While body-warming bottles of merlot and pinot noir might command the bulk of wine lovers’ attention throughout the winter, summer is white wine’s time to shine. Now, Vinho Verde is finally ready for its closeup in the American wine market. Traditionally, wine drinkers have gravitated toward familiar varietals like chardonnay and sauvignon blanc. There’s nothing wrong with having a classic go-to, but the rise in popularity of funky natural wines and once-shunned genres like rosé and orange wine has helped lure folks out of their vino comfort zones—creating more conscious, curious consumers.
The perfect wine for your summer table, Vinho Verde is known for its low price, mouth-watering levels of acidity, and subtle fizz. Much like the aforementioned wine types, Vinho Verde is actually nothing new, having been produced in northern Portugal for decades. Lucky for us, as its star continues to rise here in the U.S., more wine shop and bar owners are stocking wider varieties. Here’s why you should get your hands on a bottle as soon as the mercury rises above 75 degrees.
What is Vinho Verde?
Vinho Verde translates to “green wine,” but its name actually originates from the region where it’s produced. This differentiates Vinho Verde from other types of wine that are named for a specific type of grape, like cabernet sauvignon or riesling.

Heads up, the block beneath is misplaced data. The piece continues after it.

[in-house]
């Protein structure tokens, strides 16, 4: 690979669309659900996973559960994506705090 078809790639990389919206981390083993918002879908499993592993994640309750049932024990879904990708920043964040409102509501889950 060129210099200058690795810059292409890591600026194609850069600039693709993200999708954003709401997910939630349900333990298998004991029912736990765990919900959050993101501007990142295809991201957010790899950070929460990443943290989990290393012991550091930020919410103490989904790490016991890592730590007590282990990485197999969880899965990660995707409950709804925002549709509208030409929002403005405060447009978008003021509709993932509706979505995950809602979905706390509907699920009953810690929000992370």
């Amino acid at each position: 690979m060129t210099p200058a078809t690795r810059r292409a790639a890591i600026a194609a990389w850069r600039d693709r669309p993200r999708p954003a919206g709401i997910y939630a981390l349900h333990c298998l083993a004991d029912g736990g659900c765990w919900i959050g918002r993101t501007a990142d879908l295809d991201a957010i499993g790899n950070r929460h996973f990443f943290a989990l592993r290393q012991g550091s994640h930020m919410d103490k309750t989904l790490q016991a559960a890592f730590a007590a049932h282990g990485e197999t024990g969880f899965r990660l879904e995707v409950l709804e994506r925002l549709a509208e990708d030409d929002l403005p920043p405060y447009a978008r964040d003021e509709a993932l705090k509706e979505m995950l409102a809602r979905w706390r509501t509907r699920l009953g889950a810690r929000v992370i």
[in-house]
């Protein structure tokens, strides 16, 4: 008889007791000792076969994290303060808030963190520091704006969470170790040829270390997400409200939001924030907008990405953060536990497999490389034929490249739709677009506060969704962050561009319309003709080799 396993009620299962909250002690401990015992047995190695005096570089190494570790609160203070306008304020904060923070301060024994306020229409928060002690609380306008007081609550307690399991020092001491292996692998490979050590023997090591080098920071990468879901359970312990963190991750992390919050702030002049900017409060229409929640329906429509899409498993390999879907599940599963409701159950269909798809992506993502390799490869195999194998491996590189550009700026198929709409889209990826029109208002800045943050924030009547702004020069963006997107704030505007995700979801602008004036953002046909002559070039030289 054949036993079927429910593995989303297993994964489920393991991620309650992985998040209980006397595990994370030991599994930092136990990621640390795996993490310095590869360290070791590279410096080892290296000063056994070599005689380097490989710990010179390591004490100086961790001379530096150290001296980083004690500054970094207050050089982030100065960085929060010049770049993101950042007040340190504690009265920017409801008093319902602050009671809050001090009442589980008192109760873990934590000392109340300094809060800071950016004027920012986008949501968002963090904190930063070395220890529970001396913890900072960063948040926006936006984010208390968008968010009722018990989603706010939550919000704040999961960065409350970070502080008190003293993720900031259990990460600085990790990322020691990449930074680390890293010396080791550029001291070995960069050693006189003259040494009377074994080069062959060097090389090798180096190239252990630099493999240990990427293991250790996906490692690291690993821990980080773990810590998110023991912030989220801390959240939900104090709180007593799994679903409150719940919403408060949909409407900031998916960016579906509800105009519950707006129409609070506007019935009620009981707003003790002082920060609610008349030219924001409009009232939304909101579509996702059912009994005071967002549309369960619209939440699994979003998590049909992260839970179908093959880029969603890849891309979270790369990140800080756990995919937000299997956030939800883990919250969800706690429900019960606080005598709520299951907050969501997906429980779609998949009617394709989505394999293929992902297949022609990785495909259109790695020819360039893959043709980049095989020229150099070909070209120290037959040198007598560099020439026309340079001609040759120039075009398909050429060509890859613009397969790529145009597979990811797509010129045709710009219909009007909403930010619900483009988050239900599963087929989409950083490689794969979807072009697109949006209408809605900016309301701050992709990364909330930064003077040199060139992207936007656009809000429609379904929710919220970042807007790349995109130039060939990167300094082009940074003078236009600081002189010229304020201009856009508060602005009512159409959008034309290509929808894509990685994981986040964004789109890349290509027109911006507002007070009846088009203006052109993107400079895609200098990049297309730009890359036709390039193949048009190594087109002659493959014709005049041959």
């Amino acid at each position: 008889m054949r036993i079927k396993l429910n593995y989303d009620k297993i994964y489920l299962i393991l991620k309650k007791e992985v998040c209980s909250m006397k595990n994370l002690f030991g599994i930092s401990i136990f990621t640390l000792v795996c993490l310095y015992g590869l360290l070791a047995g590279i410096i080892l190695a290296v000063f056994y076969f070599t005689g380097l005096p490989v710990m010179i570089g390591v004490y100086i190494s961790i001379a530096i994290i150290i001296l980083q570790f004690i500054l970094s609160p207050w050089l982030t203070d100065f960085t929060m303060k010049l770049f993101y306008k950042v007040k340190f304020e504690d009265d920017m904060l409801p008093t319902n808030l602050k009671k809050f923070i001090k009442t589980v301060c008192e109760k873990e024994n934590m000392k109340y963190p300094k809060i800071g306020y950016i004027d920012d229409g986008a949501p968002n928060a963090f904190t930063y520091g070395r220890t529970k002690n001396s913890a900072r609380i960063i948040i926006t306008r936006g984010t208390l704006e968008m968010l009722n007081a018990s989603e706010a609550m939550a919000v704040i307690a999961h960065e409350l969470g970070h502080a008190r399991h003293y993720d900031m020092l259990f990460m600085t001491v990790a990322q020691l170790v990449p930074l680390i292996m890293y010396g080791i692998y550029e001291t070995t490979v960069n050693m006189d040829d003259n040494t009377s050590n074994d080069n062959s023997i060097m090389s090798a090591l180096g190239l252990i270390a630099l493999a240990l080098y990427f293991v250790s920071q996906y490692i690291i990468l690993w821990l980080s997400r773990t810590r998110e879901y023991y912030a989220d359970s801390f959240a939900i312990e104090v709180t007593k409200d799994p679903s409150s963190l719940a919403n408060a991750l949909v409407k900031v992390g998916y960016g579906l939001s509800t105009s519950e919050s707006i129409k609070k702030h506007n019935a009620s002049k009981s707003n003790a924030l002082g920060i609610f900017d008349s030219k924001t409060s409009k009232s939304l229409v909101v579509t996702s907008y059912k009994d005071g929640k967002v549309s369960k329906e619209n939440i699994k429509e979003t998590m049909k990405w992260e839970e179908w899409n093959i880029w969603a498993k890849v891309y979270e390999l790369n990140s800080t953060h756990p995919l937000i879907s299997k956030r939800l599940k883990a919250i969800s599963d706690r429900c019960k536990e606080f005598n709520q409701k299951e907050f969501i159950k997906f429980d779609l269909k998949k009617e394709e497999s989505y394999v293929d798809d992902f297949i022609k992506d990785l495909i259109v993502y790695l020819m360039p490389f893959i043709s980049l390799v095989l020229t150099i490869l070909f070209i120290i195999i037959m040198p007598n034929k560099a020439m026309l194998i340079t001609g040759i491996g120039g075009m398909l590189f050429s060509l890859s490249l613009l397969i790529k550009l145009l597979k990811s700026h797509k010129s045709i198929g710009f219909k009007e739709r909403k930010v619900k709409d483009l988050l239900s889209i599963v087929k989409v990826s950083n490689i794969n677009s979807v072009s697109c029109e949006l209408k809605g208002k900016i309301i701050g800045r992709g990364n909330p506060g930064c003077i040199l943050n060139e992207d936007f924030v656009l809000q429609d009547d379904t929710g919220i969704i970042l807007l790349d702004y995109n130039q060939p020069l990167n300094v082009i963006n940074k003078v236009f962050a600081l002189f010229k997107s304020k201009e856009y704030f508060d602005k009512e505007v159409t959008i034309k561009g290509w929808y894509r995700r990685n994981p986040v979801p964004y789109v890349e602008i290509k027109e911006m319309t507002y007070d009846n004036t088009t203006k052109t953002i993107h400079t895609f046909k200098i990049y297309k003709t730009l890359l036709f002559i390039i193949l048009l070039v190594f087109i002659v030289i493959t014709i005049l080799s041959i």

Found in the lush northern part of Portugal bordered to the north and west by the Atlantic Ocean, Vinho Verde is the country’s largest demarcated growing region. The region, known for its rolling hillsides and winding river channels, is so green that one could easily assume this is how the “Verde” moniker arose.
Despite its name, Vinho Verde can actually be made from seven major white grape varieties and three popular reds found in the region. In other words, a bottle of Vinho Verde can actually be white, pink, or even red. Vinho Verdes are also typically created from a blend of multiple grape varieties from the region—each grape lending unique qualities that help produce a balanced final product. One grape might provide the wine with a smoother mouthfeel, while another is known for its heightened minerality.
Despite the wide berth of grapes that can be used to produce Vinho Verde, there are definite characteristics that set Vinho Verdes apart. For one, they’re not typically meant to be aged. You don’t generally buy a bottle of “vintage” Vinho Verde. It’s not the kind of bottle meant to collect dust in your cellar or on your bar cart. Instead, you should plan to consume your bottle soon after purchasing, while it still retains its fizz and freshness. This stereotype might be primed for a shift over time, as Vinho Verde continues to grow in popularity and winemakers in the region play around with the idea of aging single-varietal Vinho Verdes. Keep a lookout in the future for more complex oaked Vinho Verdes. For now, plan on buying to promptly consume.
Vinho Verdes are also sparkling (usually artificially), and can range from a subtle fizz to full-on bubbles, thanks to the injection of carbon by the winemaker. While most Vinho Verdes available at present are white, red Vinho Verdes are an excellent substitute for lambruscos and taste delicious chilled on a warm evening. The rare bottle that isn’t spritzy might provide more tasting clarity for those really seeking the acidity and minerality Vinho Verde is known for, but bubbles sure make everything more fun.